In addition, Ms. Moore served in the executive management role of Supervisor for TPAC’s national service program, the ACTS AmeriCorps program which operated 14 sites in 4 states. In later years Charlene served as the Executive Assistant to the Executive Director of TPAC, Mr. Yoshiaki Yamasaki.
Charlene was an active member and a Deacon in her church, The Unity Fellowship Church in Pihiladelphia, served on the City of Philadelphia’s Office of HIV Planning and was a participant and presenter at the University of Minnesota. She was instrumental in getting SEPTA to drop the gender markers on transpasses, which had long been a source of discrimination for many trans and gender variant people in the community.
Perhaps, the most enduring and important accomplishment Charlene made was founding, developing and growing The Philadelphia Trans Health Conference. Starting with the humble beginnings of half a dozen individuals working as TPAC’s consumer caucus with the purpose of finding the ways and means to help the Trans community by transforming that small caucus to become arguably the preeminent education and outreach forum for the Trans community in America. Next June because of Ms. Moore’s work and her partnership with Mazzoni Center, the Philadelphia Trans Health Conference will hold its 14th annual meeting at the Philadelphia Conference and Convention Center. What greater testament to Charlene Moore’s work and her story of hope, strength, stamina, love and transformation than for the Trans Conference to meet one block away from the office she worked in most of her occupational life on the 5th floor of the John F. Kennedy Behavioral Health Center.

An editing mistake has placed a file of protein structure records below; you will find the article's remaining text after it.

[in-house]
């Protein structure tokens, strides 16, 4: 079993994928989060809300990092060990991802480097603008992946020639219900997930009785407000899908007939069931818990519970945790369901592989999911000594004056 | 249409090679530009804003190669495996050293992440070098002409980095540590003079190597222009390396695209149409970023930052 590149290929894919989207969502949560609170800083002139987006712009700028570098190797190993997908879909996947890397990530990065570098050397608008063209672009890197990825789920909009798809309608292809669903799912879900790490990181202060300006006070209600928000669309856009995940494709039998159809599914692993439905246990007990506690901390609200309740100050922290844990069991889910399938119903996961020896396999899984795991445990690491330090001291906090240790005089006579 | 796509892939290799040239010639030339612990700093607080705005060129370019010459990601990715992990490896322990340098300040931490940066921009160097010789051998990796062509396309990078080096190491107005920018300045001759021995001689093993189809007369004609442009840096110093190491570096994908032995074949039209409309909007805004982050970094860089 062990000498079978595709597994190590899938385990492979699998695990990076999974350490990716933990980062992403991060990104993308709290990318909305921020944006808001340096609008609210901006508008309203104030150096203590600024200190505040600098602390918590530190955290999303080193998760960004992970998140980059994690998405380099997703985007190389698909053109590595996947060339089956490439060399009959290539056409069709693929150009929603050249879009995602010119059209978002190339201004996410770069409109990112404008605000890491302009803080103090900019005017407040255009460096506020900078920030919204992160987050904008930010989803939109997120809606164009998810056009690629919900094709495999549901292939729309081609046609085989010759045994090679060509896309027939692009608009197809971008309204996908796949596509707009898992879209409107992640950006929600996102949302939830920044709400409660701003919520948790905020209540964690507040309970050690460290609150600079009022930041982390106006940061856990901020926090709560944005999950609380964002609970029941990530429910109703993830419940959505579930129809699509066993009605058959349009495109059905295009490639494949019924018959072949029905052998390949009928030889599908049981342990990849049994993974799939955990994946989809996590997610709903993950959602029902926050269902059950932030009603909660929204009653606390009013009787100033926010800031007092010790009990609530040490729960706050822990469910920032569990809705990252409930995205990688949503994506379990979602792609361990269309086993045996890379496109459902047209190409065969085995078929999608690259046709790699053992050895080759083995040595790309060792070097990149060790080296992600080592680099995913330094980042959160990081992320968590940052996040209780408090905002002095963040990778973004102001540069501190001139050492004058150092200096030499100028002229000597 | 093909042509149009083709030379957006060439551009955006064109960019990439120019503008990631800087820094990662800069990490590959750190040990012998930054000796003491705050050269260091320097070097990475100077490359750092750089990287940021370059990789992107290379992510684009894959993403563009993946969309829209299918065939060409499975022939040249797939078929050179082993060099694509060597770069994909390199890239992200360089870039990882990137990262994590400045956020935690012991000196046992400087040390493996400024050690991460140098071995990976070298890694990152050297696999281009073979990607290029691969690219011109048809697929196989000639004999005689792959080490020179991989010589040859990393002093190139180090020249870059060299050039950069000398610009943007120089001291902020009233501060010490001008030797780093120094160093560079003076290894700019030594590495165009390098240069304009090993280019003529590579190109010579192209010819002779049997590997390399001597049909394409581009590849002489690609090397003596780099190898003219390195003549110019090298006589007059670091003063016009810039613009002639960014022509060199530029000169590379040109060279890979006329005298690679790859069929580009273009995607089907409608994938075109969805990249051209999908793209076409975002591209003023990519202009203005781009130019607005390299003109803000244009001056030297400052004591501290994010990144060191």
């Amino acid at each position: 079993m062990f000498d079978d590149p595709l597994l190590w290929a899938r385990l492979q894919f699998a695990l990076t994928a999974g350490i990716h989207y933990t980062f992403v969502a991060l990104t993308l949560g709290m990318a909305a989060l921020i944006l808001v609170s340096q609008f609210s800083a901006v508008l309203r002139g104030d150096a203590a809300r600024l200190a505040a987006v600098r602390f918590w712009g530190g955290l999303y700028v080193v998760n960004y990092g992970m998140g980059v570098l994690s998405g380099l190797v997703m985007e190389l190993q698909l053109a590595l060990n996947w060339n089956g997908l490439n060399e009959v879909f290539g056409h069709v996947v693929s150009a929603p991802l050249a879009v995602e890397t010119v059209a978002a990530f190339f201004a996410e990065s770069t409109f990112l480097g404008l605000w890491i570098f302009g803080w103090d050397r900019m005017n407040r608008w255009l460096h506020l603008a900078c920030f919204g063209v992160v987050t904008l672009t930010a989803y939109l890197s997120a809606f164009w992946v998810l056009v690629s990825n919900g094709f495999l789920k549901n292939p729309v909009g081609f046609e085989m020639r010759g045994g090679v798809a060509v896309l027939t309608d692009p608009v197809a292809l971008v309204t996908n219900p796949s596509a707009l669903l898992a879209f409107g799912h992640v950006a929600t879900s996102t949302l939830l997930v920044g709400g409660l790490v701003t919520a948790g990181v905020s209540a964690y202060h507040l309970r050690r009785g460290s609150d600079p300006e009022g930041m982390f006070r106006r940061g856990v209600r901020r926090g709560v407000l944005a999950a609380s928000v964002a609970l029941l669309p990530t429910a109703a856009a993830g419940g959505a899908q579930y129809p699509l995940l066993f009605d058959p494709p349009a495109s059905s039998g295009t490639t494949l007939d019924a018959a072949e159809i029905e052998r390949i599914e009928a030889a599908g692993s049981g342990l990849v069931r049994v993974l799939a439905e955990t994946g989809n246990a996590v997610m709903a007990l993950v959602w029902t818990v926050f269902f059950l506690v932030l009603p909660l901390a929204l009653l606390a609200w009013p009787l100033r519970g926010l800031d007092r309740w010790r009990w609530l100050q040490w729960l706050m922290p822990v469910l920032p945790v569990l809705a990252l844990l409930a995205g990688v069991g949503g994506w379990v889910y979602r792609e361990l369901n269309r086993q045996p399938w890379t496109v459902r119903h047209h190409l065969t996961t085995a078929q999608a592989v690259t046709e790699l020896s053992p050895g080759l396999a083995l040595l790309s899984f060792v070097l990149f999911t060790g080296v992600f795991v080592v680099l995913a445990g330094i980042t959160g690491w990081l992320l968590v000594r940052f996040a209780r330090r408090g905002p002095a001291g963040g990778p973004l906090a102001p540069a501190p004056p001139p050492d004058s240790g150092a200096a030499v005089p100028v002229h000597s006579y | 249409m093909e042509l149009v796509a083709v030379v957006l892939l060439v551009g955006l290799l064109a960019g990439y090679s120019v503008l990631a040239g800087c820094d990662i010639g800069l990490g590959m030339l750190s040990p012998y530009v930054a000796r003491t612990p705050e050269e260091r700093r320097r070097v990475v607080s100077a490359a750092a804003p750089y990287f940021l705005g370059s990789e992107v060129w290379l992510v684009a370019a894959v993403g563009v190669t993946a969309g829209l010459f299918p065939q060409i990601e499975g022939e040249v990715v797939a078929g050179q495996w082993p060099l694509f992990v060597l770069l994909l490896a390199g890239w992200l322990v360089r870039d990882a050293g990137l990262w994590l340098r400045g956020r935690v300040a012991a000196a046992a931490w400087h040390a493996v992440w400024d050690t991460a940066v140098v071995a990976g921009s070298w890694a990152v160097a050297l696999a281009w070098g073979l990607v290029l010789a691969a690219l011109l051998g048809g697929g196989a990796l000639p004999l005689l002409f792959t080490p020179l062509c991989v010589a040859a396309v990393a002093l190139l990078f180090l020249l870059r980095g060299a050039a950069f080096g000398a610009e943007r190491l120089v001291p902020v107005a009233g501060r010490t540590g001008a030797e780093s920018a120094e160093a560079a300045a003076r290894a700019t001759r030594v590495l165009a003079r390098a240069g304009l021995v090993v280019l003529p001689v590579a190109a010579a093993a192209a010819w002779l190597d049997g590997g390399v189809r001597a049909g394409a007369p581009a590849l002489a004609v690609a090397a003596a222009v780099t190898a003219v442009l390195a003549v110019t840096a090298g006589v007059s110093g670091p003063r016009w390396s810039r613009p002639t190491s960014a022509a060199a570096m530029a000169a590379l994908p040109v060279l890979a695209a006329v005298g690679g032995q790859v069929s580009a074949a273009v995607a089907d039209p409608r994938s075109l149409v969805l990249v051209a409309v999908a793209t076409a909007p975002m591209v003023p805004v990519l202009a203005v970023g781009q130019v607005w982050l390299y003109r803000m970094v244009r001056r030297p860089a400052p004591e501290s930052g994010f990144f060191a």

More recently, together with community leaders and other professionals, Charlene created The Transformation group, which serves as the longest running open support group for Trans men and women in the area. She has long been a spiritual leader, mentor and inspiration to those in her faith community, the trans and gender variant community, the community of people combatting HIV/AIDS and the recovery community in Philadelphia and has touched many lives in her tireless work over the last 20 years.
TPAC’s Board of Director’s President, Luciano Orsini, memorialized Charlene’s work and life by eloquently noting “Charlene Moore was a tireless fighter to build tolerance, grow acceptance, strengthen social justice, guarantee human rights, promote human dignity and recognize equality among all people”